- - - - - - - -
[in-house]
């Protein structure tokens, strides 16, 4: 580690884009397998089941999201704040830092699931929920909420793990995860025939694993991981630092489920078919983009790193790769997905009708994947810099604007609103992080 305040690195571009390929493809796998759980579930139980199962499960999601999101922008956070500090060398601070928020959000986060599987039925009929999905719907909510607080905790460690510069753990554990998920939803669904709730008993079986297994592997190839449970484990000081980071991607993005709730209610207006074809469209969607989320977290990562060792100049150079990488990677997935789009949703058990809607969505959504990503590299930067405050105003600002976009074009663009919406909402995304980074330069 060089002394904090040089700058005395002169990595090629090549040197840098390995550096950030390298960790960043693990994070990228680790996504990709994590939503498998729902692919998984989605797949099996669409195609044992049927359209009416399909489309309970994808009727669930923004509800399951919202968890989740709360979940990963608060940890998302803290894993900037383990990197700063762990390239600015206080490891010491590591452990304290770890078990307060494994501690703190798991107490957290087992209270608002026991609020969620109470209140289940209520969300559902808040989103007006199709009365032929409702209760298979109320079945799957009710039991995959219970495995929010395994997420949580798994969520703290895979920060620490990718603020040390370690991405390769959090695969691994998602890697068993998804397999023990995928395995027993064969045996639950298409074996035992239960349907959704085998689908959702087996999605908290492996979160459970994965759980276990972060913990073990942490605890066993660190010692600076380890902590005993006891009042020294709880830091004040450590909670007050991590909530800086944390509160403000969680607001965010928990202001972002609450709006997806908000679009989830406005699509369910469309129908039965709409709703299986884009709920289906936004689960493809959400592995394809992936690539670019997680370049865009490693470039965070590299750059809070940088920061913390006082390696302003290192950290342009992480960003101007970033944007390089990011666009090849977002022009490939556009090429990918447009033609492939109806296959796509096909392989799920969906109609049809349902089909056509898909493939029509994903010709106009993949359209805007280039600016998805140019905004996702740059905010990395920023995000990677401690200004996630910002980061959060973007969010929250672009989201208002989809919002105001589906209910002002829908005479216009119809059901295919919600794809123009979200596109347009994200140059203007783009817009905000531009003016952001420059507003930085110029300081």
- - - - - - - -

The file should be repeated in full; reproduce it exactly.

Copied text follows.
[in-house]
């Protein structure tokens, strides 16, 4: 580690884009397998089941999201704040830092699931929920909420793990995860025939694993991981630092489920078919983009790193790769997905009708994947810099604007609103992080 305040690195571009390929493809796998759980579930139980199962499960999601999101922008956070500090060398601070928020959000986060599987039925009929999905719907909510607080905790460690510069753990554990998920939803669904709730008993079986297994592997190839449970484990000081980071991607993005709730209610207006074809469209969607989320977290990562060792100049150079990488990677997935789009949703058990809607969505959504990503590299930067405050105003600002976009074009663009919406909402995304980074330069 060089002394904090040089700058005395002169990595090629090549040197840098390995550096950030390298960790960043693990994070990228680790996504990709994590939503498998729902692919998984989605797949099996669409195609044992049927359209009416399909489309309970994808009727669930923004509800399951919202968890989740709360979940990963608060940890998302803290894993900037383990990197700063762990390239600015206080490891010491590591452990304290770890078990307060494994501690703190798991107490957290087992209270608002026991609020969620109470209140289940209520969300559902808040989103007006199709009365032929409702209760298979109320079945799957009710039991995959219970495995929010395994997420949580798994969520703290895979920060620490990718603020040390370690991405390769959090695969691994998602890697068993998804397999023990995928395995027993064969045996639950298409074996035992239960349907959704085998689908959702087996999605908290492996979160459970994965759980276990972060913990073990942490605890066993660190010692600076380890902590005993006891009042020294709880830091004040450590909670007050991590909530800086944390509160403000969680607001965010928990202001972002609450709006997806908000679009989830406005699509369910469309129908039965709409709703299986884009709920289906936004689960493809959400592995394809992936690539670019997680370049865009490693470039965070590299750059809070940088920061913390006082390696302003290192950290342009992480960003101007970033944007390089990011666009090849977002022009490939556009090429990918447009033609492939109806296959796509096909392989799920969906109609049809349902089909056509898909493939029509994903010709106009993949359209805007280039600016998805140019905004996702740059905010990395920023995000990677401690200004996630910002980061959060973007969010929250672009989201208002989809919002105001589906209910002002829908005479216009119809059901295919919600794809123009979200596109347009994200140059203007783009817009905000531009003016952001420059507003930085110029300081």